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As the mechanism of labour is essentially a process of accommodation between the foetus and the passage through which it must pass, it is apparent that obstetrics lacked a scientific foundation until the anatomy of the bony pelvis and of the soft parts connected with it was clearly understood.

—J. Whitridge Williams (1903)

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ANTERIOR ABDOMINAL WALL

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Skin, Subcutaneous Layer, and Fascia
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The anterior abdominal wall confines abdominal viscera, stretches to accommodate the expanding uterus, and provides surgical access to the internal reproductive organs. Thus, a comprehensive knowledge of its layered structure is required to surgically enter the peritoneal cavity.

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Langer lines describe the orientation of dermal fibers within the skin. In the anterior abdominal wall, they are arranged transversely. As a result, vertical skin incisions sustain greater lateral tension and thus, in general, develop wider scars. In contrast, low transverse incisions, such as the Pfannenstiel, follow Langer lines and lead to superior cosmetic results.

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The subcutaneous layer can be separated into a superficial, predominantly fatty layer—Camper fascia, and a deeper membranous layer—Scarpa fascia. Camper fascia continues onto the perineum to provide fatty substance to the mons pubis and labia majora and then to blend with the fat of the ischioanal fossa. Scarpa fascia continues inferiorly onto the perineum as Colles fascia, described later.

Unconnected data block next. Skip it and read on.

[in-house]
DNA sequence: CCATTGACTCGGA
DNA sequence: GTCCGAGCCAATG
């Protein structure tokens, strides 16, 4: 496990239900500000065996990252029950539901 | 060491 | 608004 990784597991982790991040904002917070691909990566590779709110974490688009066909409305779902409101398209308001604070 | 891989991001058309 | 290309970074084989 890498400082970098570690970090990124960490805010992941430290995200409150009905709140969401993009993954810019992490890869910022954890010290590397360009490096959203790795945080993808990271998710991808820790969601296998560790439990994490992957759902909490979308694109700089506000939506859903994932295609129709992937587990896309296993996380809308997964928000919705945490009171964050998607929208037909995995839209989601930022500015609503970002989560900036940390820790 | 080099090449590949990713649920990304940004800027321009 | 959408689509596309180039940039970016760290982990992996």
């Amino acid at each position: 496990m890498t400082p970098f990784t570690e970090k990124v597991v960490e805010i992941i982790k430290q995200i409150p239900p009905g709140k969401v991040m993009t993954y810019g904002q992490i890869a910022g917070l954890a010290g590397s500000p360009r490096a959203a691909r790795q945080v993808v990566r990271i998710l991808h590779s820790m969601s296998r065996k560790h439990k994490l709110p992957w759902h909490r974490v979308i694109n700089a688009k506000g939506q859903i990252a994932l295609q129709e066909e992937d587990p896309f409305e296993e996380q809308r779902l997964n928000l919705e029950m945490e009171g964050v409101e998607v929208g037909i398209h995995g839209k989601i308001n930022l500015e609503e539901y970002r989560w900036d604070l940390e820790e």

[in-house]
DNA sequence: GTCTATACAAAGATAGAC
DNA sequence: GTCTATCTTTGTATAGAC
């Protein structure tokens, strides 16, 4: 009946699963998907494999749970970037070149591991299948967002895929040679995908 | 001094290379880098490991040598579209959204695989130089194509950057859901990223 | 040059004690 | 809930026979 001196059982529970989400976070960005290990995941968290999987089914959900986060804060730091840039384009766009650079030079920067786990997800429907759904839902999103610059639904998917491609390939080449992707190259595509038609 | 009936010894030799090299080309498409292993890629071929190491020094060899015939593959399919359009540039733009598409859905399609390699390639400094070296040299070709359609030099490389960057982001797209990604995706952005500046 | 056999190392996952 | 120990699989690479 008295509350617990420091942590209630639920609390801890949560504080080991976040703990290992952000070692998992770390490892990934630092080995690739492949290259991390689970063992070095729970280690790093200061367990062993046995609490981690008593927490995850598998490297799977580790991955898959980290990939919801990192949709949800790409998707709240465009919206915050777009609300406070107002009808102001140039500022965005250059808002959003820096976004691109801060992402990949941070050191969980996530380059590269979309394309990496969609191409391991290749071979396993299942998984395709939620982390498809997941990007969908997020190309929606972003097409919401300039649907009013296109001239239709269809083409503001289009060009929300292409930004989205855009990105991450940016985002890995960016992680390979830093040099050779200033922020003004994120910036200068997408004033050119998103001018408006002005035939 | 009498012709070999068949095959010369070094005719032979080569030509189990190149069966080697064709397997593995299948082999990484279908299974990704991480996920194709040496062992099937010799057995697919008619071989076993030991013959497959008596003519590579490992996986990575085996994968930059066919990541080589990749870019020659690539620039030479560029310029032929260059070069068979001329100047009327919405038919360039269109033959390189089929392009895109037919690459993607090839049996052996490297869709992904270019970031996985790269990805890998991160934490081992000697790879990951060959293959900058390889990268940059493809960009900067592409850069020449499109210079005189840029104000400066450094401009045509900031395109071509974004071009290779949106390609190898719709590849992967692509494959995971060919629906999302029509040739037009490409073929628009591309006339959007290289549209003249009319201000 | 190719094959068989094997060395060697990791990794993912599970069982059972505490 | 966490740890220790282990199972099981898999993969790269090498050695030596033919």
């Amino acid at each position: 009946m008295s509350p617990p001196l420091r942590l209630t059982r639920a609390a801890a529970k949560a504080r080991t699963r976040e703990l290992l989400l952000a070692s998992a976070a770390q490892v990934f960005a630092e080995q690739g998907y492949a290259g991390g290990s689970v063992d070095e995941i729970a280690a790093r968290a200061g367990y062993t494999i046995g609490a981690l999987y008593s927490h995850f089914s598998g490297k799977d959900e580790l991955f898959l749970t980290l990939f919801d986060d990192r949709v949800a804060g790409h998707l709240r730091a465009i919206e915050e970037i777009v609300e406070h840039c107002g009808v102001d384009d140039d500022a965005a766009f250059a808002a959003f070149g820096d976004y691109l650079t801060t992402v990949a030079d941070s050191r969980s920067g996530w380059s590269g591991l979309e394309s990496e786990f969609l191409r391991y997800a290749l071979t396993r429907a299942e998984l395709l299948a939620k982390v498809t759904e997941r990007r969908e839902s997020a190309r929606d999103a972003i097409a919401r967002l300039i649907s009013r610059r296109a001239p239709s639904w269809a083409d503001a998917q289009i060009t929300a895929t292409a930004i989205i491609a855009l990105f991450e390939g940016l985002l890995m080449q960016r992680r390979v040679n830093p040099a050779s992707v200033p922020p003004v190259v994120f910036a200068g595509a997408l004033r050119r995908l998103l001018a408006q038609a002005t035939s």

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Beneath the subcutaneous layer, the anterior abdominal wall muscles consist of the midline rectus abdominis and pyramidalis muscles as well as the external oblique, internal oblique, and transversus abdominis muscles, which extend across the entire wall (Fig. 2-1). The fibrous aponeuroses of these three latter muscles form the primary fascia of the anterior abdominal wall. These fuse in the midline at the linea alba, which normally measures 10 to 15 mm wide below the umbilicus (Beer, 2009). An abnormally wide separation may reflect diastasis recti or hernia.

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FIGURE 2-1

Anterior abdominal wall anatomy. (Modified with permission from Corton MM: Anatomy. In Hoffman BL, Schorge JO, Bradshaw KD, et al (eds): Williams Gynecology, 3rd ed. New York, McGraw-Hill Education, 2016.)

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These three aponeuroses also invest the rectus abdominis muscle as the rectus sheath. The construction of this sheath varies above and below a boundary, termed the arcuate line (see Fig. 2-1). Cephalad to this border, the aponeuroses invest the rectus abdominis bellies on both dorsal and ventral surfaces. Caudal to this line, all aponeuroses lie ventral or superficial to the rectus abdominis muscle, and only the thin transversalis fascia and peritoneum lie beneath the rectus (Loukas, 2008). This transition of rectus sheath composition can be seen best in the upper third of a midline vertical abdominal incision.

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The paired small triangular pyramidalis muscles originate from the pubic crest and insert into the linea alba. These muscles lie atop ...

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